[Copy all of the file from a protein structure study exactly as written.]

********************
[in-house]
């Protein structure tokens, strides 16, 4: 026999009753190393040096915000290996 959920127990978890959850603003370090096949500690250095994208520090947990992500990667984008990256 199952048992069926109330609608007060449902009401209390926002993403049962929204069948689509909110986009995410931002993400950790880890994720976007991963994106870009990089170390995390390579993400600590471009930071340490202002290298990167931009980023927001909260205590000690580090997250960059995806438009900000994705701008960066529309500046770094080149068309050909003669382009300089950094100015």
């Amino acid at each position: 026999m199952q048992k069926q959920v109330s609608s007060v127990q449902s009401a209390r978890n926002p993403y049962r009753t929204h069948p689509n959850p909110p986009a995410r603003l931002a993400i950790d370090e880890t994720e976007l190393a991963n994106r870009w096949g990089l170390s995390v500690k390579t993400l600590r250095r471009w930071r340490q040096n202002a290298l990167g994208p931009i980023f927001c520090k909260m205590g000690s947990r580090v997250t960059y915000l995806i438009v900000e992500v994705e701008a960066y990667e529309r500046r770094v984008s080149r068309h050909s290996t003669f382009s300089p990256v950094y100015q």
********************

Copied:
[in-house]
């Protein structure tokens, strides 16, 4: 026999009753190393040096915000290996 959920127990978890959850603003370090096949500690250095994208520090947990992500990667984008990256 199952048992069926109330609608007060449902009401209390926002993403049962929204069948689509909110986009995410931002993400950790880890994720976007991963994106870009990089170390995390390579993400600590471009930071340490202002290298990167931009980023927001909260205590000690580090997250960059995806438009900000994705701008960066529309500046770094080149068309050909003669382009300089950094100015």
């Amino acid at each position: 026999m199952q048992k069926q959920v109330s609608s007060v127990q449902s009401a209390r978890n926002p993403y049962r009753t929204h069948p689509n959850p909110p986009a995410r603003l931002a993400i950790d370090e880890t994720e976007l190393a991963n994106r870009w096949g990089l170390s995390v500690k390579t993400l600590r250095r471009w930071r340490q040096n202002a290298l990167g994208p931009i980023f927001c520090k909260m205590g000690s947990r580090v997250t960059y915000l995806i438009v900000e992500v994705e701008a960066y990667e529309r500046r770094v984008s080149r068309h050909s290996t003669f382009s300089p990256v950094y100015q």